Mount Fuji and UNESCO

There are lots of things many Japanese people find attractive that baffle people from other countries – a stray tooth protruding from the upper gum of a teenage girl, comic book pornography, grown women who speak like Micky Mouse after a kick in the balls at a helium party, high school girls who run with a pigeon-toed, can’t-lift-my-feet-just-shat-my-pants shuffle, and characters and products that most people have stopped finding ‘cute’ by the time they have started primary school – but there is one Japanese object of beauty is almost unanimously agreed upon throughout the world: Mount Fuji.

It’s hard not to be impressed by Mount Fuji. She is the mountain child would draw. Her simple conical shape, conspires with a size and location to create a perfect snow crown for much of the year and she changes, not just with the seasons and the size of her snow hat, but with the day and with the hour. The weather and the light can have wonderful effects on the mountain, so that one day she is a mysterious presence in a hazy sky, little more than a geometrically pleasing outline, while the next she may be awash with browns and greens and a clarity that allows you to see the trees on the lower slopes, deep crevices on her flanks and, as darkness falls, the twinkling lights of the buildings and rest huts lining the routes to the summit. It is little wonder that she has been and remains so beloved of the Japanese people and that she holds such a special place in the county’s art and literature, religion and folklore. One website specializing in trivia claims that she is, ‘The most photographed, most painted, most climbed, and perhaps most beautiful mountain on earth,’ but then again it also refers to her as Mount Fiji so I’m not sure we can take its assertions as unchallengeable truth.

And yet, for all her beauty, Mount Fuji has had her problems. There is the small matter of potentially fatal eruptions, of course, but that is not the reason why Mount Fuji has yet to be granted that one status that many Japanese people seem to believe validates natural and cultural heritage in the eyes of the world: the UNESCO seal of approval and designation as an official world heritage site.

Of course, in reality a designation is far more worthwhile than simple validation. It is designed to help with the preservation and conservation of important cultural and natural properties around the world. In other words, it encourages us not to damage nice or interesting things so much that future generations are unable to enjoy them. The designation means that funds may be available to assist with any immediate action that becomes necessary to maintain a property, and the simple fact that the need for preservation has been officially recognized should in turn help ensure that the property is ever more protected. It does bring prestige, too, but just because something hasn’t been blessed by UNESCO doesn’t make it second rate.

Japan is 14th in the world chart for number of world heritage sites, with a total of sixteen – 12 in the cultural category and 4 in the natural. The natural sites that have been granted status are Yakushima Island, a sub-tropical island off the southern coast of Kyushu, the Shirakami-Sanchi mountain range straddling the northern prefectures of Aomori and Akita, the unspoiled Shiretoko Peninsula in the east of Japan’s most northerly island, Hokkaido, and the volcanic Ogasawara Islands. These designations bring people national pride and as such it pains some that Mount Fuji has not yet been deemed worthy. And it’s not for want of trying. An application was made in the early nineties for her to be deemed a natural world heritage site, but the man from UNESCO, he said no.

Why? In short, rubbish. You see, back in the old days, if you wanted to climb Mount Fuji, you had to do it properly. You had to start at the bottom and climb to the top. Many people would take a look and then say, ‘Nah, maybe next year.’ But in the 1960s, the powers that be built roads up to about the half way mark of the mountain and the flabbier and less energetic of people began to think that maybe they could give it a go after all. They could drive up as far as you could go and climb from there. Buses, too, could take people up to those higher starting points – the fifth stations as they are known – and the climbing tourist boom was soon well under way. Indeed, even those who didn’t fancy a climb much could pop up to the fifth station for a look-see and leave some rubbish behind, and perhaps decide that this would be a nice spot to defecate. And rubbish and defecation, it would seem, was where the problems lay.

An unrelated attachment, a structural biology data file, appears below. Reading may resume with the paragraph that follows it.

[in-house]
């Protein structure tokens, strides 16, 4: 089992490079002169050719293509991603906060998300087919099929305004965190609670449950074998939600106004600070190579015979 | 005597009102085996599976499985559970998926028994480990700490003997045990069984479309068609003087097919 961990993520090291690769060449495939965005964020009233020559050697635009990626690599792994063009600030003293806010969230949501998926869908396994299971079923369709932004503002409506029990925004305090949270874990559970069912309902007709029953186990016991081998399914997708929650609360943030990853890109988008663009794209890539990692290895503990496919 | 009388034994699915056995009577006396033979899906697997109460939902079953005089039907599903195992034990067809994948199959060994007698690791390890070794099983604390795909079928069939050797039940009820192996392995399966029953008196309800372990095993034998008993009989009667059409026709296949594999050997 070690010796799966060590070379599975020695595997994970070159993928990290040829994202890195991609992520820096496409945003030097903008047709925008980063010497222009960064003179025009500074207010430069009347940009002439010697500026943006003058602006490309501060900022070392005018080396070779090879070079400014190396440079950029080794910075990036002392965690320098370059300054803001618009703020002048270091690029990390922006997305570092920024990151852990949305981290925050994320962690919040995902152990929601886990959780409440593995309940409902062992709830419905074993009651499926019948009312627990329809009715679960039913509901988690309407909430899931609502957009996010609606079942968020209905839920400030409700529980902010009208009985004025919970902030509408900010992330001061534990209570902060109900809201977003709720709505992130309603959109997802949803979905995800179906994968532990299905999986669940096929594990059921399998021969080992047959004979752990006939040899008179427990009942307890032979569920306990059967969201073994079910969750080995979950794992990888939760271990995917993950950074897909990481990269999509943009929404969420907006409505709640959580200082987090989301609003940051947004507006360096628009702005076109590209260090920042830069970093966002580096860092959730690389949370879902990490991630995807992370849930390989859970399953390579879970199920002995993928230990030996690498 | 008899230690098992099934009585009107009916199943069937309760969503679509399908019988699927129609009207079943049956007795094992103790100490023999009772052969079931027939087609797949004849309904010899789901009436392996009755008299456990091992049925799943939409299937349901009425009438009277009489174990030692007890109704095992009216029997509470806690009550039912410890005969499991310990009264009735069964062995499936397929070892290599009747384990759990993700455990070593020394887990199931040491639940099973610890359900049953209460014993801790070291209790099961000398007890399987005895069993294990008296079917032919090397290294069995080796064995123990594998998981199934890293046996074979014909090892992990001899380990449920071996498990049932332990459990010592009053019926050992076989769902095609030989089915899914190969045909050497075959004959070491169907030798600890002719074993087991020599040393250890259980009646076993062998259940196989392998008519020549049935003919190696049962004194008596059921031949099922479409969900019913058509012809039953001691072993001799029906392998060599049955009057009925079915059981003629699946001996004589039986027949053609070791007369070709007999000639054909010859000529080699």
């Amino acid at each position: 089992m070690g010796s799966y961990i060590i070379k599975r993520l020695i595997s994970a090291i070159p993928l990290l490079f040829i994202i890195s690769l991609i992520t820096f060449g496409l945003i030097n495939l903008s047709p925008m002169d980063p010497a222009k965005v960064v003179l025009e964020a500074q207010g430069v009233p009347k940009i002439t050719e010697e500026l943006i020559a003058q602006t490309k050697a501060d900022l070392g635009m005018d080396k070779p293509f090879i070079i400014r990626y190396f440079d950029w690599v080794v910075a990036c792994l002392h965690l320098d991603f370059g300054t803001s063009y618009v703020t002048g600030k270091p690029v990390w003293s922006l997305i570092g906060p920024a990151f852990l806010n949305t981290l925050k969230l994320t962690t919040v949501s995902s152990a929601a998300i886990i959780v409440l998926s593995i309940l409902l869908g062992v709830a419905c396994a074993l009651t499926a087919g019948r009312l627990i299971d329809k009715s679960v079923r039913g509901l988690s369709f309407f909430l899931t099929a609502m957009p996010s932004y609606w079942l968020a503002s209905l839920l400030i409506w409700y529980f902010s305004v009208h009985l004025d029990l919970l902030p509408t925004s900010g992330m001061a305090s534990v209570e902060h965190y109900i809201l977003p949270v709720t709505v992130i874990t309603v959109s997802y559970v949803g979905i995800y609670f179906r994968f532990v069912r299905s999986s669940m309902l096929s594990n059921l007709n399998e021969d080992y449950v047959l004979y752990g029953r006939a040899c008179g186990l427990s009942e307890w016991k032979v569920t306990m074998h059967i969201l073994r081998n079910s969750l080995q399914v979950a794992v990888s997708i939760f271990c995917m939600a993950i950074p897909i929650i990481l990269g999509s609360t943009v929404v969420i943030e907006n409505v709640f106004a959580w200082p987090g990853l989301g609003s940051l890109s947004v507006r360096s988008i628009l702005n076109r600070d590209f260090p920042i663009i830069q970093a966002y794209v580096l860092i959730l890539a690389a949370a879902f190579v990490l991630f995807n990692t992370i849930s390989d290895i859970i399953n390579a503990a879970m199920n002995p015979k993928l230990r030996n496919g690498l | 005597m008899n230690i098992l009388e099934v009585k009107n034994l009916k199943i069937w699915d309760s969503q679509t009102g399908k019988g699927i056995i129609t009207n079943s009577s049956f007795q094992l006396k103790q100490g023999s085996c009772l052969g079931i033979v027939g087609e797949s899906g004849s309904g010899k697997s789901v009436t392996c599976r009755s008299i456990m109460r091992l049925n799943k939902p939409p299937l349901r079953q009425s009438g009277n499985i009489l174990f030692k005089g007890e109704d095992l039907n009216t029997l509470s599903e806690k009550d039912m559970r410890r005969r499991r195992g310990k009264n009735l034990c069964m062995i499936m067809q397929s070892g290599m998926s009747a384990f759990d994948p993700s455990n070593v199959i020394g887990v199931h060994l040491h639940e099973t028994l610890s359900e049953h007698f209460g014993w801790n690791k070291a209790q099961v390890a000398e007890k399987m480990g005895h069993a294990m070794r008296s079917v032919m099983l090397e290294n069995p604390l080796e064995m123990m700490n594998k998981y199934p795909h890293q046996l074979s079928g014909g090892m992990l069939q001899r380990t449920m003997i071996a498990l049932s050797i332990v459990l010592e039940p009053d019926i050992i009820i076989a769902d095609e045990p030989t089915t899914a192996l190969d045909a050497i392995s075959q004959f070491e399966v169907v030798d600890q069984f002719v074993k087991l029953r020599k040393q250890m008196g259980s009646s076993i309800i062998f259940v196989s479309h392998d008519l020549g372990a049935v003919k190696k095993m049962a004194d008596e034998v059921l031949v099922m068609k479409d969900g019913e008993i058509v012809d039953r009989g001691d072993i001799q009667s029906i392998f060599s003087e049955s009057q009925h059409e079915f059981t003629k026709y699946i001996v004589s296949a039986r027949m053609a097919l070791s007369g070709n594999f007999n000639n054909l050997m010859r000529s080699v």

The main hiking trails up Mount Fuji are divided into ten stations. The fifth stations on the four major trails are at elevations of roughly 1,440 metres, 2,000 metres, 2,305 metres and 2,400 metres  respectively, and it is from one of these four stations that most hikers begin their climbs. The fifth stations on the Gotemba and Subashiri trails are still relatively undeveloped but the same cannot be said for those on the Fujinomiya trail and, particularly, the Kawaguchi trail, which has a three-story parking garage, restaurants, shops, and, as with everywhere in Japan, vending machines. With these developments came traffic, both vehicular and human and now somewhere between 200,000 to 300,000 people climb Mount Fuji annually. And where there are people there is collateral damage. And there is trash and there are faeces.

Exhaust fumes from cars and buses and slope erosion from millions of feet are some of the side effects of the hiking boom, but over the years rubbish and human waste have also played their part in making the volcano far more attractive from a distance than it is up close. Cans and food wrappers, batteries, bits of hiking kit, you name it, things get left behind and over time that trash builds up. People use the toilets, of course, but according to an article in the Asahi Shimbun in July 2011, the ‘waste-management system … has consisted of collecting human waste in storage tanks and dumping it down the mountain when the climbing season closes, leaving “white rivers” of toilet paper and a horrible stench.’ It is not altogether surprising then, that when the UNESCO representatives came to have a look in 1995, after Japan had applied for natural world heritage status, that they held their noses and said, ‘Clean up the rubbish, get rid of the shit, and then we’ll talk.’ They did agree that Mount Fuji was worthy of a designation, but said that in order to be approved, something had to be done to solve the pollution problems and find a way to manage the situation more effectively on a continuing basis.

Japan responded. The mountain lodges were equipped with eco-friendly toilets and you were now at least far less likely to slip on skid-marked toilet paper on your way up or down the flanks. But some problems remained due to the large numbers of people having a poo. One toilet facility at the fifth station on the Kawaguchi route was equipped to deal with the waste of around 3,000 people a day. In the summer climbing season, though, there were still too many people using it, making it more than a tad smelly. New toilets, but still too much waste. At the end of June 2012, just in time for the most recent climbing season, however, new improved toilets were opened there and now up to 15,000 people a day can safely empty their bowels without worrying too much about the awful stink they are helping to build.